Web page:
About 15 years ago, managing a clinical trial in Africa, Andrew Fullem, SIS/BA ’88, reached a personal crisis point. Fullem, who was HIV positive, was forbidden by U.S. government policy from offering HIV-infected women in the trial the same drugs he took daily to keep himself healthy.
For the longtime advocate of HIV treatment and education, it was finally too much.
“Here I sit popping my pills and healthy and the only response to them was we really have no treatment for you, we can refer you to some palliative care services, and good luck to you,” Fullem says. “It just got to a point where I just couldn’t do it anymore.”
Now, Fullem is director and cofounder of the JSI and World Education Center for HIV and AIDS, based in Boston, which partners with organizations and communities in eight U.S. offices and around the world to fight the spread of HIV/AIDS and strengthen support services for prevention and care. These days he spends about a quarter of his time traveling, domestically and abroad. He has worked in Africa, Southeast Asia, and Central Asia, and well as in the United States over the course of 20 years, living the dream of many of his classmates at the School of International Service. Along the way he also earned a master’s degree in public health from the University of North Carolina–Chapel Hill.
What changed his mind about international HIV/AIDS work? He promised himself he would resume the work only if he could keep two vows: First he would be open about his HIV status, and second he was going to be out about being gay.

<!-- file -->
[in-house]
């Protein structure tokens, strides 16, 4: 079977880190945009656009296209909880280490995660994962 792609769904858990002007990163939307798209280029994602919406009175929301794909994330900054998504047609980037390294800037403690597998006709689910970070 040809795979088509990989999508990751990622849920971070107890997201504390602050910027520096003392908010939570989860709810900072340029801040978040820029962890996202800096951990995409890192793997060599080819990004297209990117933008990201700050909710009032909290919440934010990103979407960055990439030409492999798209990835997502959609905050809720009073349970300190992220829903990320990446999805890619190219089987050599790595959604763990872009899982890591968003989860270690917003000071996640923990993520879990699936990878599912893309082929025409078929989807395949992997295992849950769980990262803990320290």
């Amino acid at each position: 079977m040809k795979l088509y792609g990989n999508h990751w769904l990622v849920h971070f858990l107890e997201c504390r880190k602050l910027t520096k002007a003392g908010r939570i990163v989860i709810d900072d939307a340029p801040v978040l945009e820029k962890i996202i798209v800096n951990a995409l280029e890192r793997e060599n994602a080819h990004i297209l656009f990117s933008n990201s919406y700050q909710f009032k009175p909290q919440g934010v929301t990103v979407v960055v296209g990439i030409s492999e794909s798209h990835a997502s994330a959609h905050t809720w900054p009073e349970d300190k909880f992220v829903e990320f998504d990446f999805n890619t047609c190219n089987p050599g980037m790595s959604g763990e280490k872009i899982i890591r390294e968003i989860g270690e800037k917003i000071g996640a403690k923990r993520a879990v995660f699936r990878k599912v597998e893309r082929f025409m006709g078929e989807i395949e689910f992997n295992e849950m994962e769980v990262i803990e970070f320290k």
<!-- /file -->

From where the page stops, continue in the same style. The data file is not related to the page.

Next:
It’s a promise he has kept—with one personally troubling exception.
A snowy Groundhog Day in Boston. Fullem has just returned from a two-week trip to Uganda, a country he’s visited more times than he can remember.
For five years, he says, he and his team have been working successfully in northern Uganda with the government and nongovernmental organizations to ensure that people continue to have access to HIV prevention and support as well as TB and malaria services.
Then, toward the end of his trip, came shocking news: outspoken gay rights advocate David Kato had been bludgeoned to death just months after a Ugandan newspaper ran his photo, along with that of other gay men and lesbians, under the headline “Hang Them.” Uganda is one of 38 African countries where homosexuality is a crime, and despite international condemnation legislation is still pending that would make it punishable by death.
So how does he operate in such an atmosphere?
“For lack of a better word, I go back into the closet, which is a very uncomfortable place to be,” Fullem says. This is necessary not just for himself, but for the safety of people he works with.
Despite such extreme cases, staying true to his vow of being open about his HIV status and sexual identity has proved to be the right thing to do.
“It’s an indication that HIV doesn’t have to run your life, that you can contribute back to the community as much as you take,” he says of his example. “But it also brings a sensibility to my conversations with people, particularly in leadership positions, because I know what it means to be a client of health services and what it means to reveal your status.”